923 Yuzawa Yuzawa-machi, Minamiuonuma-gun, Niigata
Takahan is an iconic location in the history of the region and of Yuzawa. It is one of the oldest continuously operating lodgings in the country and boasts a history of over 900 years with the same family being in charge since the discovery of the onsen. They are the custodians of the hot spring which has been a source of comfort and healing for centuries. It is a true family-run operation with children, parents and grandparents all involved in day-to-day operations.
The Origin Story of Yuzawa
The ancestor of the family who manage Takahan was looking in the hills for some ingredients to make medicine when he stumbled upon a volcanic hot spring coming out of the ground. From that discovery an onsen and later a lodging was developed and the area was named Yu-no-sawa (or hot water stream). In an early map from 1089 you can already see the name Yuzawa was being used and the town gradually grew up around the onsen. The name Takahan is taken from some of the characters of the ancestor’s name.
A Naturally Occurring Spring with Highly Regarded Water
The spring here is unusual as it is found coming out above ground whereas the vast majority of springs have to be dug for. The water temperature is a near perfect forty three degrees so it needs no heating, cooling, or circulating. The abundant flow completely refills the baths in a matter of hours. In the times before doctors the onsen played an important role in healing and wellness, and the ryokan has its roots as a place for farm labourers to come and relax after a grueling season in the fields. The water is also well-known for the silky feel on the skin.
The View from the Ridge
The actual spring source in the valley was the site of the original buildings but 300 years ago, due to landslides, Takahan was re-sited to its current position sitting on a ridge that overlooks Yuzawa town. In a mountainous area this location puts it out of any potential danger, and both the local shrine and Takahan occupy these secure positions. Being on the ridge also gives it some amazing and rare views up and down the valley and across to the surrounding mountains. It is a beautiful spot to admire the four seasons and has made it a popular stop-off point for writers and poets throughout the centuries who have come here to admire the scenery, benefit from the hot springs, and seek inspiration.
Explore the life and culture of Yukiguni through one of the unique local experiences available.
Guided Tour of Takahan
There are generations of history and culture on display in this historic ryokan. Takahan is probably best known for its connection with Yasunari Kawabata and his Yukiguni novel, and there are many artifacts relating to him in the Kasumi-no-ma museum, which is the room where the author penned his story. There are also works from many other famous writers and artists, carvings from an historically important local castle, and an ancient shrine to the deity of the onsen that dates back six hundred years. These and the stories around them makes for a fascinating glimpse into the history of the area.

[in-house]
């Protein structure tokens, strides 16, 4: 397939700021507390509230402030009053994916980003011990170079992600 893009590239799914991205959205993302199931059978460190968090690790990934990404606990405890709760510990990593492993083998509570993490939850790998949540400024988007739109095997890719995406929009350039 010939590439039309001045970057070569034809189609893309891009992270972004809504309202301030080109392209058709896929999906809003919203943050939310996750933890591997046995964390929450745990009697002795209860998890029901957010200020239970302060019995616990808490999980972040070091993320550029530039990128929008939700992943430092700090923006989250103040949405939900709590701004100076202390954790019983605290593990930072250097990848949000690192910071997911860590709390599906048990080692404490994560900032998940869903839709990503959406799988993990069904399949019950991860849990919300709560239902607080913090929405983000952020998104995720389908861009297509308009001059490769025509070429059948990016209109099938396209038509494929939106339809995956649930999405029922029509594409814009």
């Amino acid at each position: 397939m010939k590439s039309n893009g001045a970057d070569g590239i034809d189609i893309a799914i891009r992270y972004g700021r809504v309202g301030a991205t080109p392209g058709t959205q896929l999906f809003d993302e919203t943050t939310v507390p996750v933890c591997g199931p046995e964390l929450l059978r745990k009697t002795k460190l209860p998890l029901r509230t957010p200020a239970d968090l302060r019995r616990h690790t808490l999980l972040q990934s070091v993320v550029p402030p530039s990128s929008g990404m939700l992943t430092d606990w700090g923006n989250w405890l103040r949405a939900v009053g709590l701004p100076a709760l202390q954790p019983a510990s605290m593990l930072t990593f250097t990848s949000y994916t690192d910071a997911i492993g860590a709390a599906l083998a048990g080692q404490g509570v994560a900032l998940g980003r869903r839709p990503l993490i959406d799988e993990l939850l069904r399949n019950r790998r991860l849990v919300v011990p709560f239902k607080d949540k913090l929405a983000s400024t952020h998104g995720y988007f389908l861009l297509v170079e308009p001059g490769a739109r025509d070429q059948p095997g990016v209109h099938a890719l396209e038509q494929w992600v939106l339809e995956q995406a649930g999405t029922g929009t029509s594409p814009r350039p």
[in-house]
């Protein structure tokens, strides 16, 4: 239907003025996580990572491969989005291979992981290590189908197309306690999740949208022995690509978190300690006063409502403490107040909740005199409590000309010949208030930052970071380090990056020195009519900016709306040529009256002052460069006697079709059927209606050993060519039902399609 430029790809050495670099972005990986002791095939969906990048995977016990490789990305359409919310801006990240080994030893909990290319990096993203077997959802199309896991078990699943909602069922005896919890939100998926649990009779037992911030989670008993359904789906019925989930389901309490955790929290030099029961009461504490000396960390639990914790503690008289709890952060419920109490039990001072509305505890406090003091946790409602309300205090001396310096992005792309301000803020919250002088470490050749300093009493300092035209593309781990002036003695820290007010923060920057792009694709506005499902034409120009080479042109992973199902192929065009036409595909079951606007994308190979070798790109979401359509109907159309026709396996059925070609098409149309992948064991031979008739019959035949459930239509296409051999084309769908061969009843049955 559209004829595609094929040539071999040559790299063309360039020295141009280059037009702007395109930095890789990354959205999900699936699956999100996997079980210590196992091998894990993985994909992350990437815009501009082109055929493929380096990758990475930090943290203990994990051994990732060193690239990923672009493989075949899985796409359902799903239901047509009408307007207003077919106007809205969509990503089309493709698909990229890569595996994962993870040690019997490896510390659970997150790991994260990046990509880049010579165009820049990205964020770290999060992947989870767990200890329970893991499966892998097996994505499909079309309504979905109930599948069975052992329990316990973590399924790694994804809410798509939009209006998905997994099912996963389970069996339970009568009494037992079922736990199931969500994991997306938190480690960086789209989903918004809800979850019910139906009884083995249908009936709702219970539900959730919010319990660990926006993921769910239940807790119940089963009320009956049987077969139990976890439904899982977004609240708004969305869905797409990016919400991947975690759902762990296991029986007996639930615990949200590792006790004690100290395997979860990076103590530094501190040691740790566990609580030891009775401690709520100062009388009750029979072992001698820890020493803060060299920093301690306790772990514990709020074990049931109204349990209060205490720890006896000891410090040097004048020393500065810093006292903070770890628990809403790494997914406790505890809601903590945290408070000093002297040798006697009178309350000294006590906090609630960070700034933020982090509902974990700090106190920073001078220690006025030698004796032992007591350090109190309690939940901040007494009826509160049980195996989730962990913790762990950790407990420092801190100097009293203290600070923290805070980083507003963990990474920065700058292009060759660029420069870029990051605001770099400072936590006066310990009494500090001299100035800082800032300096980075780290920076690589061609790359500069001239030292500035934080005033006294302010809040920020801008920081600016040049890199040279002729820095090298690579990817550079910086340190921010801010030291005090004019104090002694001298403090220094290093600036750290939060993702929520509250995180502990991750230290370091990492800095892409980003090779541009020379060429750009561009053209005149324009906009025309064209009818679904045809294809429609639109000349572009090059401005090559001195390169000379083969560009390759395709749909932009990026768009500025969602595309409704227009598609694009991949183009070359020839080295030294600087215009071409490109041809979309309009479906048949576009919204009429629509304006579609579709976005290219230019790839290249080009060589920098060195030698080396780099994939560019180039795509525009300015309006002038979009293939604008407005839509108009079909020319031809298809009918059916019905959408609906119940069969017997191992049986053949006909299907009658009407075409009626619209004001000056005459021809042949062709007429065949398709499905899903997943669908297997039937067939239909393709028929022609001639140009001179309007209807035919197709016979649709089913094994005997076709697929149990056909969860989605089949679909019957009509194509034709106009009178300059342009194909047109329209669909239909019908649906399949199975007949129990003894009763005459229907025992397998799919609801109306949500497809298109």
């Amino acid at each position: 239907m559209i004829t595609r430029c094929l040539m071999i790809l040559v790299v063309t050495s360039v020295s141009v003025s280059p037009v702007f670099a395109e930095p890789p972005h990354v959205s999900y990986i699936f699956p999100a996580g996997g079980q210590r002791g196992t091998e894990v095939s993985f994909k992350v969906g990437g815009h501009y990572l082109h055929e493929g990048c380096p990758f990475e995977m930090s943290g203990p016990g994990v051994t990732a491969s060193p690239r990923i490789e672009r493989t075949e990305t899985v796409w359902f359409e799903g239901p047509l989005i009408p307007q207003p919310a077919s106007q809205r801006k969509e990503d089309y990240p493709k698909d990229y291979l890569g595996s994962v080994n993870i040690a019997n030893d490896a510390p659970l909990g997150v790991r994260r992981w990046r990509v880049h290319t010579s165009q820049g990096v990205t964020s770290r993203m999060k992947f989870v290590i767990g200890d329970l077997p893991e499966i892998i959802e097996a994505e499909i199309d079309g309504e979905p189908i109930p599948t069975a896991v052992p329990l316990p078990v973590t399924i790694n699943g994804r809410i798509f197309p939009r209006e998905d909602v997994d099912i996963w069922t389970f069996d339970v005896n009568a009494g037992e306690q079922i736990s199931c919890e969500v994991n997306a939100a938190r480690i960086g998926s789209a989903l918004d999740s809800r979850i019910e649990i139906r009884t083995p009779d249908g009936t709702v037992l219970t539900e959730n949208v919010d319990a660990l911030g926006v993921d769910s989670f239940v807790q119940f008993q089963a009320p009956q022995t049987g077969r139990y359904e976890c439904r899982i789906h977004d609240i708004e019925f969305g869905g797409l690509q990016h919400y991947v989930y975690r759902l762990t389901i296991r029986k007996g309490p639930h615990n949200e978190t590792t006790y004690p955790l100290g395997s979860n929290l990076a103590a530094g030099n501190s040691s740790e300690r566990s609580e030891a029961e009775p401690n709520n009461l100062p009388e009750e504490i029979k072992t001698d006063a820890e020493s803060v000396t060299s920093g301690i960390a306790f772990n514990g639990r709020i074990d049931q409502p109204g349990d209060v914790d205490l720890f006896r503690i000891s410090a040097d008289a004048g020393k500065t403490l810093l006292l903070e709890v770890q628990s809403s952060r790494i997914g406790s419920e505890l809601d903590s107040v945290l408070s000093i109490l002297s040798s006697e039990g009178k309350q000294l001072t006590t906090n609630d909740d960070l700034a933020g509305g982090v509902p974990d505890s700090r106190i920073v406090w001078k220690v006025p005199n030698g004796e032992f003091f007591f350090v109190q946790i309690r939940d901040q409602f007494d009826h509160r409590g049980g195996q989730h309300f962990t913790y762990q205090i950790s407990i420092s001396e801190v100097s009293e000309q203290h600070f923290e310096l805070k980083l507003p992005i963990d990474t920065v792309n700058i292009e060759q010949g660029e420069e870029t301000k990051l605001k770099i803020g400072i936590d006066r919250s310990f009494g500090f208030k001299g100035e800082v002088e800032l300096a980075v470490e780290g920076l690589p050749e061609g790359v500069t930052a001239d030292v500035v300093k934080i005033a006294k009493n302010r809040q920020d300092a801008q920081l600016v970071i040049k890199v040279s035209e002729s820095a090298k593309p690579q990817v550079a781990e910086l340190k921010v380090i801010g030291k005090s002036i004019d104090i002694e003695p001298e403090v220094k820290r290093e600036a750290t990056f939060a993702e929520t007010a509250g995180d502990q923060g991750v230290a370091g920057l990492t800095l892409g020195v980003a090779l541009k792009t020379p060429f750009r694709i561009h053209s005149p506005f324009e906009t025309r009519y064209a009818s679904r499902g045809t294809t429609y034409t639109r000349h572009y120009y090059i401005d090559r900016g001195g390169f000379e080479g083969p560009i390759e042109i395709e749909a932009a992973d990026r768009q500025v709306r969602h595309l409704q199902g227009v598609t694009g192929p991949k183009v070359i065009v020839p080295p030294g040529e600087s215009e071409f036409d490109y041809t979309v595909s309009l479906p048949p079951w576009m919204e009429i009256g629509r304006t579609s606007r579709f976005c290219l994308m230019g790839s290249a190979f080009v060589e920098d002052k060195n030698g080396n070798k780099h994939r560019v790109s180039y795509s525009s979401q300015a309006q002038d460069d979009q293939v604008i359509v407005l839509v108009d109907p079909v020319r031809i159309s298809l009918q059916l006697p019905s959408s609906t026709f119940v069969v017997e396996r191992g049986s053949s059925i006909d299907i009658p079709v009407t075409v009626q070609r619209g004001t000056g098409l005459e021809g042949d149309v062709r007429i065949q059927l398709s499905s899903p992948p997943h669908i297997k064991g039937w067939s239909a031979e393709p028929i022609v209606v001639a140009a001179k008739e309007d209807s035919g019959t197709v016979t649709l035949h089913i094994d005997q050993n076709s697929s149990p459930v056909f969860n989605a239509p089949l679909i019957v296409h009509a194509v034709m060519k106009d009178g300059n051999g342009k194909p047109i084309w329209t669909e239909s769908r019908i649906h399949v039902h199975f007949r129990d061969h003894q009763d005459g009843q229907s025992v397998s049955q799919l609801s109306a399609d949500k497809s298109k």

Takahan offers classic onsen ryokan style accommodation. The family run atmosphere gives it a homely feeling, and with its years of helping weary travelers relax, it is a great place to rest and recover.
Onsen Water Straight from the Source to the Baths
The hot spring baths at Takahan are well-known for the quality of the water and many guests come back again and again to enjoy the baths. In the past the hotel offered stays of a week or two weeks for people to enjoy the health benefits of the waters and get a good break. They still have long stay plans for those that want to fully indulge in onsen relaxation. The female bath has an indoor and outdoor onsen. The male bath has an indoor onsen, a cold water pool fed by a mountain spring (that used to provide the drinking water for Takahan), and a sauna, as well as great views of the valley and the sunrise. Drinking the onsen water is also supposed to provide health benefits to the stomach, as well as being an effective cure in the case of over-indulgence in the delcious local sake.
Delicious Multi-course Dining
The health benefits of a stay at Takahan are not limited to the baths. The food also plays an important part. The ingredients are locally sourced, seasonal, and prepared in time honored fashion in the traditional Japanese ryokan kaiseki style. The presentation is immaculate and always reflects the current time of year.
The beams from the old wooden Takahan before its modernization are now used as seating in the lobby. There used to be a vast dining hall with hand-cut beams sturdy enough to support the weight of the winter snow.
The shrine to the deity of the onsen is located in the Kasumi-no-ma Museum. This small shrine is about 600 years old and was moved inside to avoid snow damage. There is a small shrine at the foot of the mountain where it used to stand (which is also the start of a hike to the top of Yuzawa Kogen with an interesting local history connection.)
The old photographs on display in the Kasumi-no-ma museum give an interesting look at the history of the area. They show the old wooden Takahan as well as views down into the valley before the area was developed.